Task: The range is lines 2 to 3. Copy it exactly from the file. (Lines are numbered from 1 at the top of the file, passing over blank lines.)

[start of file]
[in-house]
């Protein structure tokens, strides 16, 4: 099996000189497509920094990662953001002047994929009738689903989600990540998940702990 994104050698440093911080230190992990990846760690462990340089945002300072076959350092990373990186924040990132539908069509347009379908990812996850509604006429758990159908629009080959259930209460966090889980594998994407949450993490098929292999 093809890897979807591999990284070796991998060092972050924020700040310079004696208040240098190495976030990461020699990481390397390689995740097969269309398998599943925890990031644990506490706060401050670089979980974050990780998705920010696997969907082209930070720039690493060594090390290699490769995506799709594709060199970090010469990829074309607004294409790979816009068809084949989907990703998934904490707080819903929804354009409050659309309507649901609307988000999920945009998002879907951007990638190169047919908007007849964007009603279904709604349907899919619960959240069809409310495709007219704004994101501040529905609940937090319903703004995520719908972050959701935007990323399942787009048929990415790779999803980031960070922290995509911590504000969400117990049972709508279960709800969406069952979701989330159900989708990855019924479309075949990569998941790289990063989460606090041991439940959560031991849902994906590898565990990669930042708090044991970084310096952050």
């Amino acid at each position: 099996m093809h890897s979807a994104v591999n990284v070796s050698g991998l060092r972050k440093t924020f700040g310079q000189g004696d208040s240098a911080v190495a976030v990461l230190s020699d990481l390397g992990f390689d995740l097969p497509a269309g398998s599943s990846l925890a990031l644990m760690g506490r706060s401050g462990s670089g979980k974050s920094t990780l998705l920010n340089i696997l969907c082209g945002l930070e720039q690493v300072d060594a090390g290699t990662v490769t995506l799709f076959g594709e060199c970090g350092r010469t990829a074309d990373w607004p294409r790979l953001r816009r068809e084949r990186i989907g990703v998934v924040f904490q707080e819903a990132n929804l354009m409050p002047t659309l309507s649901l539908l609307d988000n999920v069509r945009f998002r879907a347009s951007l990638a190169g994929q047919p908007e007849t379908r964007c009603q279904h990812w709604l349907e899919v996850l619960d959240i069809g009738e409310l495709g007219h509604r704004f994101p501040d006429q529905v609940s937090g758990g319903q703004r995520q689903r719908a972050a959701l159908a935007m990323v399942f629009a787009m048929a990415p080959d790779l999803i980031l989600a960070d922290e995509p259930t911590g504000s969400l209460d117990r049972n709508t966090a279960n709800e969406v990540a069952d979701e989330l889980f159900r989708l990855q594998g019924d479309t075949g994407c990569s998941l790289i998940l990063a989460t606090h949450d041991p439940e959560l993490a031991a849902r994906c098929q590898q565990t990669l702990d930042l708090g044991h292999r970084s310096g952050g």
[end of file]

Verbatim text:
């Protein structure tokens, strides 16, 4: 099996000189497509920094990662953001002047994929009738689903989600990540998940702990 994104050698440093911080230190992990990846760690462990340089945002300072076959350092990373990186924040990132539908069509347009379908990812996850509604006429758990159908629009080959259930209460966090889980594998994407949450993490098929292999 093809890897979807591999990284070796991998060092972050924020700040310079004696208040240098190495976030990461020699990481390397390689995740097969269309398998599943925890990031644990506490706060401050670089979980974050990780998705920010696997969907082209930070720039690493060594090390290699490769995506799709594709060199970090010469990829074309607004294409790979816009068809084949989907990703998934904490707080819903929804354009409050659309309507649901609307988000999920945009998002879907951007990638190169047919908007007849964007009603279904709604349907899919619960959240069809409310495709007219704004994101501040529905609940937090319903703004995520719908972050959701935007990323399942787009048929990415790779999803980031960070922290995509911590504000969400117990049972709508279960709800969406069952979701989330159900989708990855019924479309075949990569998941790289990063989460606090041991439940959560031991849902994906590898565990990669930042708090044991970084310096952050």
């Amino acid at each position: 099996m093809h890897s979807a994104v591999n990284v070796s050698g991998l060092r972050k440093t924020f700040g310079q000189g004696d208040s240098a911080v190495a976030v990461l230190s020699d990481l390397g992990f390689d995740l097969p497509a269309g398998s599943s990846l925890a990031l644990m760690g506490r706060s401050g462990s670089g979980k974050s920094t990780l998705l920010n340089i696997l969907c082209g945002l930070e720039q690493v300072d060594a090390g290699t990662v490769t995506l799709f076959g594709e060199c970090g350092r010469t990829a074309d990373w607004p294409r790979l953001r816009r068809e084949r990186i989907g990703v998934v924040f904490q707080e819903a990132n929804l354009m409050p002047t659309l309507s649901l539908l609307d988000n999920v069509r945009f998002r879907a347009s951007l990638a190169g994929q047919p908007e007849t379908r964007c009603q279904h990812w709604l349907e899919v996850l619960d959240i069809g009738e409310l495709g007219h509604r704004f994101p501040d006429q529905v609940s937090g758990g319903q703004r995520q689903r719908a972050a959701l159908a935007m990323v399942f629009a787009m048929a990415p080959d790779l999803i980031l989600a960070d922290e995509p259930t911590g504000s969400l209460d117990r049972n709508t966090a279960n709800e969406v990540a069952d979701e989330l889980f159900r989708l990855q594998g019924d479309t075949g994407c990569s998941l790289i998940l990063a989460t606090h949450d041991p439940e959560l993490a031991a849902r994906c098929q590898q565990t990669l702990d930042l708090g044991h292999r970084s310096g952050g």